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Teaching Public Speaking in the Undergraduate Classroom

Teaching Public Speaking in the Undergraduate Classroom 34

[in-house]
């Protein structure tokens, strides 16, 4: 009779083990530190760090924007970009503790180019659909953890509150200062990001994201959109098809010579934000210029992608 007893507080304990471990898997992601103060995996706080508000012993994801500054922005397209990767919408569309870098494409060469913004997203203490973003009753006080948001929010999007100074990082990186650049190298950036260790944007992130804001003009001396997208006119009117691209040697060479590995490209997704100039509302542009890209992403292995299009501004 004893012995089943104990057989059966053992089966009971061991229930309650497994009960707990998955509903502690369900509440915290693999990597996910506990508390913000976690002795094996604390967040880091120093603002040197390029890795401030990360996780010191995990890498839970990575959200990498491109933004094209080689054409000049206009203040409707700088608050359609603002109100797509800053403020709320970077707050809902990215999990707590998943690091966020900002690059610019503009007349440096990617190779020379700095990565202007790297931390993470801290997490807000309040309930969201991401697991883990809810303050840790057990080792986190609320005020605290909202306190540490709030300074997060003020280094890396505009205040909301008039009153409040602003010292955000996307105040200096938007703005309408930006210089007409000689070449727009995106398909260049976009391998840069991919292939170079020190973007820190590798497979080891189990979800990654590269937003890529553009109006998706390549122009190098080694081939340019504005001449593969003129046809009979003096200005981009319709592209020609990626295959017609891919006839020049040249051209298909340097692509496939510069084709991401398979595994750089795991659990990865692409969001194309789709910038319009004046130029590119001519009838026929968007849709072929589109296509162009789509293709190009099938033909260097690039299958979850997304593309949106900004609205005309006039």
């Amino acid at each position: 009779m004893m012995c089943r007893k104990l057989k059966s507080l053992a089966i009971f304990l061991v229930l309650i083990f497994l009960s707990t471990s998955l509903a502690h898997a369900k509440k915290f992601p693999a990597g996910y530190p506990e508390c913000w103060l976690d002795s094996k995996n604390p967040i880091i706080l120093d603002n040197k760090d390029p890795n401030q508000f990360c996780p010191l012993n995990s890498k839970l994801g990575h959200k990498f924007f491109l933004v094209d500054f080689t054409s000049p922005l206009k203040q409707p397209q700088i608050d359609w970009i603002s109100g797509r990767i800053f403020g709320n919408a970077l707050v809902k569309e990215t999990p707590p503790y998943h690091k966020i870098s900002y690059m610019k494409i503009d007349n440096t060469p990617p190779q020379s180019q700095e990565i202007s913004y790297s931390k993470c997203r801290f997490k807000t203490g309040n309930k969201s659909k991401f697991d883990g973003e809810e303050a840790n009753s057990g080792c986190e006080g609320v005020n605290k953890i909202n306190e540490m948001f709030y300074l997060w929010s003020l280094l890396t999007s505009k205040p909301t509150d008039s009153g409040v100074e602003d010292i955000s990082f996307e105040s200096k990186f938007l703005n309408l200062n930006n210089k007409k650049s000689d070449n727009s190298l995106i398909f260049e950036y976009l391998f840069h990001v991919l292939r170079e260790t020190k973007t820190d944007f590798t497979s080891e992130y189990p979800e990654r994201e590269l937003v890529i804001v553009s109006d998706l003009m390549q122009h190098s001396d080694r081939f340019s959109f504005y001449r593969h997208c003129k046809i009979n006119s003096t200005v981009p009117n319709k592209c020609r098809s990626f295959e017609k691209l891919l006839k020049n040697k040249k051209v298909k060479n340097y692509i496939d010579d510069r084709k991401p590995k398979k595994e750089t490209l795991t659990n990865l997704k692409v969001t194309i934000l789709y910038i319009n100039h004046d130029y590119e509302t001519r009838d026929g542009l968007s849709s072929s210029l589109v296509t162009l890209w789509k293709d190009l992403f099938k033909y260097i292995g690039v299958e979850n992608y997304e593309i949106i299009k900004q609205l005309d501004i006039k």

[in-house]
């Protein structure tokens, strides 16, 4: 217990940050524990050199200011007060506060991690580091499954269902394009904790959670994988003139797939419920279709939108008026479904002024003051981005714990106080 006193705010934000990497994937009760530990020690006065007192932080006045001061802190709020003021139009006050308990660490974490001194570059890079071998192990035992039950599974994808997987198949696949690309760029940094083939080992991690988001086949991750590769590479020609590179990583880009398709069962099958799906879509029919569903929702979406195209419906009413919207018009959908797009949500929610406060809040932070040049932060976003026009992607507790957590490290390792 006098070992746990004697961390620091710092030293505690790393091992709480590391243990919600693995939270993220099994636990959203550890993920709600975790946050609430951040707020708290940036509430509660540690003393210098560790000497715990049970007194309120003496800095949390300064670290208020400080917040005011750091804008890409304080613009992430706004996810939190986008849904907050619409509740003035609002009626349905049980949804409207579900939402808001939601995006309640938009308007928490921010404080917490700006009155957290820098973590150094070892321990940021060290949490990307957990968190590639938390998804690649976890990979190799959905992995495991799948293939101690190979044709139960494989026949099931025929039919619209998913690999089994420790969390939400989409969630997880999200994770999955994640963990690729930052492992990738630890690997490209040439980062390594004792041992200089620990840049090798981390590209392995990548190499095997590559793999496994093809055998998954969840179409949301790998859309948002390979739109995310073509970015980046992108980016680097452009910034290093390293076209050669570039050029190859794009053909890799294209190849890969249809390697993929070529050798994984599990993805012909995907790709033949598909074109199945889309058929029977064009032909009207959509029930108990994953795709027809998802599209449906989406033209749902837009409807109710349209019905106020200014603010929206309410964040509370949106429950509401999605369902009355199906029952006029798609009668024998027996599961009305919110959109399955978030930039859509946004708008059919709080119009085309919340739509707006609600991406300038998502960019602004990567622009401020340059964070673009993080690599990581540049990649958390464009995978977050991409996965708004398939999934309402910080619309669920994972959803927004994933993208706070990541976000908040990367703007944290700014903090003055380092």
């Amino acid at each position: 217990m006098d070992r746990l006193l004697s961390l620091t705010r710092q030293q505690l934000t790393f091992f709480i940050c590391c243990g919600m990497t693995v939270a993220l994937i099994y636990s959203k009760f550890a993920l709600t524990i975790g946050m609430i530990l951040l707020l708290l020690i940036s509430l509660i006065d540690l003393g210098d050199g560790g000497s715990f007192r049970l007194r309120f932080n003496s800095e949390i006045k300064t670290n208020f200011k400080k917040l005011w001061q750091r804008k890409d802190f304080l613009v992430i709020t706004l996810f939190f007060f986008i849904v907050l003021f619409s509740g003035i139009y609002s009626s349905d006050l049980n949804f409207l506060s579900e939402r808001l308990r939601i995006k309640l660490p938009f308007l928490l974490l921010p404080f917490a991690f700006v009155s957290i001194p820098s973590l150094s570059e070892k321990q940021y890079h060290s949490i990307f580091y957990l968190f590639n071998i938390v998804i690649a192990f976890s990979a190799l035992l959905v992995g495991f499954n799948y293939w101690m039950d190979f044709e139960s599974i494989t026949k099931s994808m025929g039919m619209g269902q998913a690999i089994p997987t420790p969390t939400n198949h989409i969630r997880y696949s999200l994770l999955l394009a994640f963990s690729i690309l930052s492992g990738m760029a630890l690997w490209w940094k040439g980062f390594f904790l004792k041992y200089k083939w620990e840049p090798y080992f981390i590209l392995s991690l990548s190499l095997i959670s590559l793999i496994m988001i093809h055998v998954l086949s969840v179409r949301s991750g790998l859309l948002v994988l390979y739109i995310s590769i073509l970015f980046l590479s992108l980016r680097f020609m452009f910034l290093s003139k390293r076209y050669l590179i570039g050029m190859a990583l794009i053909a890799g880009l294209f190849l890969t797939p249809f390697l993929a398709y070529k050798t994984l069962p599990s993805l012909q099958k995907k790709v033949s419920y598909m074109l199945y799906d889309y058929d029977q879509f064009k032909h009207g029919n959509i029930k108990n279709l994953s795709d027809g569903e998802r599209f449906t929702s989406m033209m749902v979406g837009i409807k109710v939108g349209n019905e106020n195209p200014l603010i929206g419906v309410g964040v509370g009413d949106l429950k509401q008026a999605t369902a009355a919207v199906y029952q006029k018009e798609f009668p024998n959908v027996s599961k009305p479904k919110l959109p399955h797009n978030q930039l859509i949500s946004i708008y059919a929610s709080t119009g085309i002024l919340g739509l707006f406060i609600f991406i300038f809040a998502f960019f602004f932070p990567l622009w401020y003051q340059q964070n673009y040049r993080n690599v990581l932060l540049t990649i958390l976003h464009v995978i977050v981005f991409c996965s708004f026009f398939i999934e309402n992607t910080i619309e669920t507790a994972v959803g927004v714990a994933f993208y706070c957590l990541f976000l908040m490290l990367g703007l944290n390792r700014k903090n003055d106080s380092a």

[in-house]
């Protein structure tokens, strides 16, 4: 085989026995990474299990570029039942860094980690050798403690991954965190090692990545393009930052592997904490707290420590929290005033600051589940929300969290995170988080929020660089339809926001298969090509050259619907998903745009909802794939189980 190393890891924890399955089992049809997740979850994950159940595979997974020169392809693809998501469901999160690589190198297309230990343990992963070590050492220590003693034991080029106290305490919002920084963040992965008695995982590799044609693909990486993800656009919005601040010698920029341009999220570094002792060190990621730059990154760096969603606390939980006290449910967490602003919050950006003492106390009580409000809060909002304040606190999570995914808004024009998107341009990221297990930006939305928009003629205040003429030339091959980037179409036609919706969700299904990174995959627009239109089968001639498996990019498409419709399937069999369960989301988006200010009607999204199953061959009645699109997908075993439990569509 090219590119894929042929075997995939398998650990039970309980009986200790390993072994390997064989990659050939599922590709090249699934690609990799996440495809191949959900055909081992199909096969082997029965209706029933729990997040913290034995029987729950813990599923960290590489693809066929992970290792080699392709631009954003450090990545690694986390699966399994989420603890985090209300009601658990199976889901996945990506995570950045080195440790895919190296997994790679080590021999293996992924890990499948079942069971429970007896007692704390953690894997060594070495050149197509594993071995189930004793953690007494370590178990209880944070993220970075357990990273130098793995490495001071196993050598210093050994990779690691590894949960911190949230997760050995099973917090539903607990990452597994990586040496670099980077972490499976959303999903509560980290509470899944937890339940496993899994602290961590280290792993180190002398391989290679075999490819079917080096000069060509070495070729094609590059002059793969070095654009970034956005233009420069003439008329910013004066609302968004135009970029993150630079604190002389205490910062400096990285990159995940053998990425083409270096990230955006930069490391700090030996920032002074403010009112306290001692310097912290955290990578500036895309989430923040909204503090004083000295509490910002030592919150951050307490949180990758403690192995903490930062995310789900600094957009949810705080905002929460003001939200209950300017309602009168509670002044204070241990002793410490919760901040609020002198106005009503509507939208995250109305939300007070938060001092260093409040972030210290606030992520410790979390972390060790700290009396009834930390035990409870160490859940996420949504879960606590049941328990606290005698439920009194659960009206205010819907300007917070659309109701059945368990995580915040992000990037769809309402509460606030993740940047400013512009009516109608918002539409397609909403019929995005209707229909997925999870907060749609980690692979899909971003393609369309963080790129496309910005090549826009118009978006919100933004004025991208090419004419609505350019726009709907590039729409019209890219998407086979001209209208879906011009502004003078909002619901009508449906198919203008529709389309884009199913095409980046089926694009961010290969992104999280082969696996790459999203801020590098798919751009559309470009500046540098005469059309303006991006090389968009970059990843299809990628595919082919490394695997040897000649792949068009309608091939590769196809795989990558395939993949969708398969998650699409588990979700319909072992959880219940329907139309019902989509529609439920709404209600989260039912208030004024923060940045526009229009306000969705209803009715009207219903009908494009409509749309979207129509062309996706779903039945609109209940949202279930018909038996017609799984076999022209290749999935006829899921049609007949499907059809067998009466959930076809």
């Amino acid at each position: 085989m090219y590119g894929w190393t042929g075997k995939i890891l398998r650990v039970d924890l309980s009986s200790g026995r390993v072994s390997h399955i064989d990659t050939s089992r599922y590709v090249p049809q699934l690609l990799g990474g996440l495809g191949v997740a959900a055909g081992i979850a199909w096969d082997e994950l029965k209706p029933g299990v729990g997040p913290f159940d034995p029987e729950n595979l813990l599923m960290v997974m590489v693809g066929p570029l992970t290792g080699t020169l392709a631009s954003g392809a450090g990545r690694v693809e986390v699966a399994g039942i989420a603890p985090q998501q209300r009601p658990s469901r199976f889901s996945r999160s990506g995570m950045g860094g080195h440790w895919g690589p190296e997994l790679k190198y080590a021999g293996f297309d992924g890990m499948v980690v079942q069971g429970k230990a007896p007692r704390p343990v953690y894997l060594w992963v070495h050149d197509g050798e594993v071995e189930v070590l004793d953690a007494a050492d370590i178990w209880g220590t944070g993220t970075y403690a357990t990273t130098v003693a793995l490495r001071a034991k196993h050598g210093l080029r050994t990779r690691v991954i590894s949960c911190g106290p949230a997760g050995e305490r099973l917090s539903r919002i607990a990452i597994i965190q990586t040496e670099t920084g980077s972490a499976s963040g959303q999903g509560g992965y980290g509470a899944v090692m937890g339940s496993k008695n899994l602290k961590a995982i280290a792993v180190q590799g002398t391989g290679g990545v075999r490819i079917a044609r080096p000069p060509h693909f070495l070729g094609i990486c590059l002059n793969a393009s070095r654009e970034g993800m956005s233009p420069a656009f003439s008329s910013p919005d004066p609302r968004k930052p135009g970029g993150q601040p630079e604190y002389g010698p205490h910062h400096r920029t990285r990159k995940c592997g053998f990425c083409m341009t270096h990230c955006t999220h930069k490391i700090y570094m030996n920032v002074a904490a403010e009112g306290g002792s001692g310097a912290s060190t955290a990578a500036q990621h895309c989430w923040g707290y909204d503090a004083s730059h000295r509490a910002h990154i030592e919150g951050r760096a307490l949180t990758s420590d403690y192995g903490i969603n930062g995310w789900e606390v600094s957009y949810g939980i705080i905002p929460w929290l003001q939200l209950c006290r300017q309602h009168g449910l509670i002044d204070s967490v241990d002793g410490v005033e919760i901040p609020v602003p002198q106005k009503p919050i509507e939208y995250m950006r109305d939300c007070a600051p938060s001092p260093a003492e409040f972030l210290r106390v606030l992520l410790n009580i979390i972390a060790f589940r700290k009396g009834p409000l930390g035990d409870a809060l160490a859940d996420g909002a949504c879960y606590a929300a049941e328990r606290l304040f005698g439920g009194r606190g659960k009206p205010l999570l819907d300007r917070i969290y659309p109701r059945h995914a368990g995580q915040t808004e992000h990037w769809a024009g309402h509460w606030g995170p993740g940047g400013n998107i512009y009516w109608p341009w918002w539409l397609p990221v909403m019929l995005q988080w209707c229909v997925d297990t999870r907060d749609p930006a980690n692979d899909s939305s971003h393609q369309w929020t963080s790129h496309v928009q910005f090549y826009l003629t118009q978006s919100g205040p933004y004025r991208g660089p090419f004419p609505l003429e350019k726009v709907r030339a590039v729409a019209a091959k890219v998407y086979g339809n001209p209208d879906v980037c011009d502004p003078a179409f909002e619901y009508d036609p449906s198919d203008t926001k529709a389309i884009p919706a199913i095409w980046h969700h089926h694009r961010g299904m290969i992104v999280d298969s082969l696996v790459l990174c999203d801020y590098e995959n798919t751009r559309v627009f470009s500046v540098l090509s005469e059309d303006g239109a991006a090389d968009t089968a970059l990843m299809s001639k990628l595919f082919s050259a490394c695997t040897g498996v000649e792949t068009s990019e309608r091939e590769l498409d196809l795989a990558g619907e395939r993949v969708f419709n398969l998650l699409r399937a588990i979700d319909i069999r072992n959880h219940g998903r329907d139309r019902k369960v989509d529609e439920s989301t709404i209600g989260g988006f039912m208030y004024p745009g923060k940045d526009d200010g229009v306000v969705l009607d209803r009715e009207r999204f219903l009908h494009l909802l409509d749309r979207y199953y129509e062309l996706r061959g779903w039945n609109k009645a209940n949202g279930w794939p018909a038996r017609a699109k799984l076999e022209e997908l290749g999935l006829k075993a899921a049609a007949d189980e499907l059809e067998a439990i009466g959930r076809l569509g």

Teaching Public Speaking in the Undergraduate Classroom Amy Young Communication Theatre„„„ Challenges for Faculty Most teachers have received no formal training in public speaking and even fewer have received training in teaching public speaking Public speaking is a key skill in virtually every job role and is vital to democratic participation To do as the discipline does or follow best practices„„„„„ Best Practices Extemporaneous speaking: Practiced but not memorized or read Formal outline for crafting a presentation, keyword outline for speaking Visual aids should comprise no more than 20 of speaking time (e.g. video, audio) Verbal Delivery: Elevated conversation Nonverbal Delivery: 75/25 rule, “touch the ring”, plant friendlies„„„ „ Challenges for Students 3 main issues: Organization, Delivery Anxiety Organization: Researching and putting together and outline with appropriate introduction, signposts, transitions and conclusion Delivery: Verbal and nonverbal Anxiety: Probably the biggest issue students face in speaking in public„„„„„ „„„ Resources Amy Young ( or 5365165) Melissa Franke ( or 5358175) Presentation Resource Center: Begins in October Consultants are trained by faculty Consultants can come to your class Consultants will meet with students oneonone in their office hours Faculty resources include: classroom visits, sample assignments, sample outlines, sample rubrics, videos of what we consider an “A” speech Students schedule appointments by calling x7761. Faculty email Amy Young or Melissa Franke.„„ The Rest… The rest of this slideshow is a set of slides that you can use (or riff off of) to teach the basics of public speaking in your classroom. Based on my ten years of experience, I focus this PowerPoint on the 3 biggest issues for novice public speakers: Organization, Delivery Anxiety. Enjoy„„„ „ Presentation Skills: Cliff’s Notes Version Agenda: We will address the 3 biggest challenges in public speaking Organization: creating an outline, the basic parts of a speech Delivery: verbal and nonverbal Anxiety: what causes it and how to reduce it„„„ „„„„ „ Basic Presentation Outline for a 10 Minute Speech (adjust accordingly) Introduction (about 2 minutes) Get audience’s attention Appropriate: Startling fact, quote, narrative, thoughtful question Inappropriate: Your name, topic Tell audience why they should care—make it meaningful—it is your job to do this How might you do this Provide thesis Preview presentation„„„„ „„„ „ The Body Body (7 minutes) Issue/Topic 1 Transition statement: Now that we understand X, let’s move on to discuss Y. Issue/Topic 2 Transition Issue/Topic 3 Stop at 3 major points—our brains remember and sort information in groups of 3 Weakest or least significant point should go in the middle—primacy and recency„„„ „„ „ The Conclusion Conclusion (1 minute) Review of 3 major points/issues End with a statement of closure A great way to do this is to return to the way you opened to bring it full circle Ex: Attention getter: Former NFL players’ number one cause of death Sleep deprivation. Closure: If sleep deprivation is enough to kill a 300 lbs. lineman, we should all be vigilant about getting at least 8 quality hours a night.Problems with Conclusions 1. Nonexistent: Some speakers use all of their time for the message and offer no conclusion at all—huge mistake. 2. Afterthought: Some conclusions may as well not be there because it was such an afterthought. Be strategic— “thanks” doesn’t count. 3. Introduce new idea: Never introduce a new idea in the conclusion. It is for summarizing and providing closure.„„„„ Memory and Recall Recall: Americans have very poor recall in general because we have short cultural attention spans. Grouping elements correctly (in 3’s) can help your audiences recall your message. Transitions, signposts assist in making sense of speeches. Introductions and conclusions count— primacy and recency again.„„„„ „ Delivery Verbal Delivery Issues: You'll want to work towards an elevated, conversational style. The audience wants you to talk to them not at them. Use a sincere tone that lets the audience know you're that you are invested in the material. Be yourself.„ „„„ Verbal Delivery Word choice: Know your definitions, avoid speaking like a thesaurus Avoid jargon and technical terms when possible—if they are necessary, define any terms people might not know Use vivid, colorful language Fix this: The city is a nice place to visit.„ „„„„„ Nonverbal Delivery Eye contact: strategically place friendly faces Gesture: Try to be natural; “touch the ring” Stance: Don’t lock your knees, don’t put your hands in your pockets or behind your back Vocalics: Pause, up or down in volume Rate: Not so fast we can’t follow, not so slow we feel like its patronizing Know you will speak faster in front of people than you do in practice by yourself„„ Presenting in a Group Rehearse the entire presentation including slides, handouts, etc. Look engaged in the presentation even if you are not the one speaking at the time (we can still see you).„„ Communication Apprehension An individual’s level of fear or anxiety associated with either real or anticipated communication with another person or persons. Empathy„„„ „„„ Causes of CA Excessive activation: occurs when the normal increase in activation in anticipation of a performance continues beyond the point where an individual is able to control it. regurgitating meals, fainting Inappropriate cognitive processing: depends on the way activation is interpreted—everyone feels activation, but some “read” it as “getting amped” and others read it as “I’m going to die.” people who “choke” in a game because any activation is perceived as negative Inadequate communication skills: person feels that they do not know how to communicate effectively. perception of your skills more important that your actual skill level„„ „„ Treatments Systematic Desensitization (Wolpe, 1958; McCroskey 1972) Several steps that involve moving from talking about an activity of least apprehension to the activity of greatest apprehension Ex: talking to your friend on the phone appearing on TV Deep muscle relaxation„„ „ Treatments Visualization (Hopf Ayres, 1992) Encourages people to think positively about communication by taking them through a carefully crafted script Picture the day full of confidence and energy, ending with a successful presentation—student should congratulate him/herself on a job well done„„„„„„„„„„ Tips for Reducing Anxiety: Control what you can Breathe—breathing exercise Plant friendly faces Know your stuff—practice, practice, practice Know the room DO NOT MEMORIZE OR READ YOUR SPEECH Sleep and water Notes to yourself on your notes—smile, breathe, etc. What to wear, what to put your notes on, etc. Perfection is the enemy Keep at it—it will get better